Published On: December 25, 2018 06:58 AM NPT By: Republica | @RepublicaNepal
KATHMANDU, Dec 25: Dismayed by recent moves to form a high-level mechanism for resolving conflict-era cases, a group of conflict victims has formed a separate organization, further complicating the long-delayed transitional justice process.
Conflict victims united under the newly formed Conflict Victims’ National Alliance for Justice (CVNAJ) have accused the leadership of the Conflict Victim’s Common Platform (CVCP) of compromising the justice delivery process under pressure from ‘some interest groups’.
Ram Bhandari, Gita Rasaili, Sabitri Shrestha, Devi Sunuwar, Gopal Shah and Phanindra Luitel are in a new organization. Bhandari, a conflict victim and co-founder of CVCP, said they have already started forming separate organizations of conflict victims in the districts.
“Some power players have used the conflict victims to hijack the issue of transitional justice. The victims’ right to justice will be sabotaged as the concept of a mechanism is aimed at barring the existing commissions from investigating conflict-era cases and identifying the perpetrators,” said Bhandari, adding that the new conflict victims’ organization will be announced formally on Wednesday amid a function in Kathmandu.
CVCP President Bhagiram Chaudhari, however, expressed serious concern over what he said were efforts to divide the conflict victims. The concept of a mechanism, according to him, was aimed at easing the protracted transitional justice process, not at compromising justice.
“Since resolving the issue of transitional justice is not possible without political ownership we have sought commitment to ending the transitional justice process first. Then, an experts’ mechanism will formulate new policy to expedite the transitional justice process,” he said adding, “So far, it is undecided what to do about the existing commissions. Some people are creating an illusion in vain.”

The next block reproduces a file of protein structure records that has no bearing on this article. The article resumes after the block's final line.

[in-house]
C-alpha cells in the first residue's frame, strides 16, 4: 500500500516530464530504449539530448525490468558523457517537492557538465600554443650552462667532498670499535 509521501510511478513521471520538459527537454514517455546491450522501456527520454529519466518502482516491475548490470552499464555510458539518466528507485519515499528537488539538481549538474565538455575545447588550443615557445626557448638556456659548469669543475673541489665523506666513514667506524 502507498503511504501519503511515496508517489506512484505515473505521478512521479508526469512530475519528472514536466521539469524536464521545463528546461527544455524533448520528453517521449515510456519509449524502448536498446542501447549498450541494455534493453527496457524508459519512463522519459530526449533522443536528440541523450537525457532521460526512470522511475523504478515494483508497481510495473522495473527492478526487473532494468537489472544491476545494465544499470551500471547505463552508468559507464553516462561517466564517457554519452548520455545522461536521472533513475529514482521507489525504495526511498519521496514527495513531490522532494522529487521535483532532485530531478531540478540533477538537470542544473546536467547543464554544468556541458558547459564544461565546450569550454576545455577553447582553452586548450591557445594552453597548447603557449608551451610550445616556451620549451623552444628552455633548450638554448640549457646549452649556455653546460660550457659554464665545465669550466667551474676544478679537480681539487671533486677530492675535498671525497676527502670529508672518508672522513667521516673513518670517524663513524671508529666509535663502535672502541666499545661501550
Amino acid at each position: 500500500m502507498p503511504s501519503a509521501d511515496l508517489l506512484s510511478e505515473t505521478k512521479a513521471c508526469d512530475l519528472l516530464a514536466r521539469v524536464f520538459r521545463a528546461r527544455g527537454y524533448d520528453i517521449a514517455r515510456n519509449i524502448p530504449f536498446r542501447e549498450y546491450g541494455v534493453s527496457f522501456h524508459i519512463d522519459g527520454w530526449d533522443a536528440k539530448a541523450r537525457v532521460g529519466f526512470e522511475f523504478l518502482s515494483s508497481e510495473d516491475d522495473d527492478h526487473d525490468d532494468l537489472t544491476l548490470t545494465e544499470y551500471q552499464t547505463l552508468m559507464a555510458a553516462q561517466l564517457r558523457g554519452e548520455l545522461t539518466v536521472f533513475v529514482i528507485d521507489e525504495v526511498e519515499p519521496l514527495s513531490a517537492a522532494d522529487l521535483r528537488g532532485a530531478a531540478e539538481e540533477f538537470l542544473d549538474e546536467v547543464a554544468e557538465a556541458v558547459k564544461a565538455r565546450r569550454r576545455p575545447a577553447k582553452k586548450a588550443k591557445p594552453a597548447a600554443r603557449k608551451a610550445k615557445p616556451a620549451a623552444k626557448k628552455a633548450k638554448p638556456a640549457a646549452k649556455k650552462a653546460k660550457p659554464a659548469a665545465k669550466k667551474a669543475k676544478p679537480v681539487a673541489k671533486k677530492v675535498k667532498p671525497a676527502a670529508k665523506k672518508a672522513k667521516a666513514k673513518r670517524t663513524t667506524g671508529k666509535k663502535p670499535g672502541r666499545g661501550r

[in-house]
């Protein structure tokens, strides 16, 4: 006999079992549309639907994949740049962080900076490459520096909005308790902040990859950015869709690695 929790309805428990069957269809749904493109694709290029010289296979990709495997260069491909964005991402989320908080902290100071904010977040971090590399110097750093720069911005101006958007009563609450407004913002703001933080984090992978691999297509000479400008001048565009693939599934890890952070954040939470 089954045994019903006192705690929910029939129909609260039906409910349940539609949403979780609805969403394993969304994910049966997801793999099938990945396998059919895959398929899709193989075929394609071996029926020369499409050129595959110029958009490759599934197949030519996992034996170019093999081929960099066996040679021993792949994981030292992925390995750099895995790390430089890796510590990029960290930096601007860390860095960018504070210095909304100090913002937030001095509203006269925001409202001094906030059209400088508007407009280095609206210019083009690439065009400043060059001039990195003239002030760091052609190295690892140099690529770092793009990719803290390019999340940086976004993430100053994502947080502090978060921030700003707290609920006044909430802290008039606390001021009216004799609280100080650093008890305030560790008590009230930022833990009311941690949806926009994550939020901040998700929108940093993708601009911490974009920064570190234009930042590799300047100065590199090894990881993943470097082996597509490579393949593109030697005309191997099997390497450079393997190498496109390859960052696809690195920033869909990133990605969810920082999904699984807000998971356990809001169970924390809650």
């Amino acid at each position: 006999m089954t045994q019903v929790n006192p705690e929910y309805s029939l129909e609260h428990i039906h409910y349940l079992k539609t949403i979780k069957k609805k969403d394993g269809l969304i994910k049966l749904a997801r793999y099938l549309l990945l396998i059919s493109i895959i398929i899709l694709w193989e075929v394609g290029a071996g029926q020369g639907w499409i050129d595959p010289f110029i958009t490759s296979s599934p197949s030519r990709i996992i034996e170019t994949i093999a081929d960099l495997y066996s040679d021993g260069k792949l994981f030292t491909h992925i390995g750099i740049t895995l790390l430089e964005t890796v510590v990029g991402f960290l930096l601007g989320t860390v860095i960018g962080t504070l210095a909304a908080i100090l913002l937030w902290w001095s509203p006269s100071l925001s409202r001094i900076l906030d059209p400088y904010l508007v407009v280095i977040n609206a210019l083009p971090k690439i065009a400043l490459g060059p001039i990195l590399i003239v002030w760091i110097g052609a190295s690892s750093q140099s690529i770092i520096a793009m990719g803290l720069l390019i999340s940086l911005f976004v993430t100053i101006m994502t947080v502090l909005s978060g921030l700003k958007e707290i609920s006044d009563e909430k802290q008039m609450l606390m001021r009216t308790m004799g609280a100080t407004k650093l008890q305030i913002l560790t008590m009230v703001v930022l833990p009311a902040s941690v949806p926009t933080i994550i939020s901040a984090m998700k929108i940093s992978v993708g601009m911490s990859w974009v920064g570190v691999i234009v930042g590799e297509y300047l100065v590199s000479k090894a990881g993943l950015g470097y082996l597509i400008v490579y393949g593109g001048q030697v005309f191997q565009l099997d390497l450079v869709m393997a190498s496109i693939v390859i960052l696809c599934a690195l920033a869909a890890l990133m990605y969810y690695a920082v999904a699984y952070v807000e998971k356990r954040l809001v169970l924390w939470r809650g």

Differences among the conflict victims deepened after the CVCP floated a charter proposing possible ways to deal with the transitional justice process.
The charter unveiled after a series of discussions from local to central level urged the political parties to renew their commitment for ending the conflict-era cases, form a powerful high-level mechanism and revise the existing laws so that, according to it, the cases could be settled in time without compromising justice for the victims.
Also, the charter has sought the restructuring of the existing commissions—Truth and Reconciliation Commission and Commission of Investigation on Enforced Disappeared Person--ensuring the participation of conflict victims in decision making at transitional justice bodies.
“So far, the government treated us as service seekers whereas we are the main stakeholders of transitional justice. So, we are seeking our real role in a new mechanism. This is the key issue of the charter,” said Chaudhari.
Conflict victims privy to the development say a group of lawyers are drafting a new law on how to replace the existing transitional justice bodies in line with the charter endorsed by a gathering of conflict victims held in Kathmandu last month.
Over 65,000 complaints related to human rights violations during the Maoist armed insurgency are pending at the TRC and CIEDP since the last four years. Of the total 3,193 cases related to disappeared persons, CIEDP has completed preliminary investigations for around 2,000 cases. Of those disappeared during the insurgency, 14 individuals have since come into contact with their families.
The TRC, however, is lagging behind in terms of investigating the complaints. Out of a total conflict-era complaints filed at the TRC it has completed preliminary investigations into 3,500 as of now.
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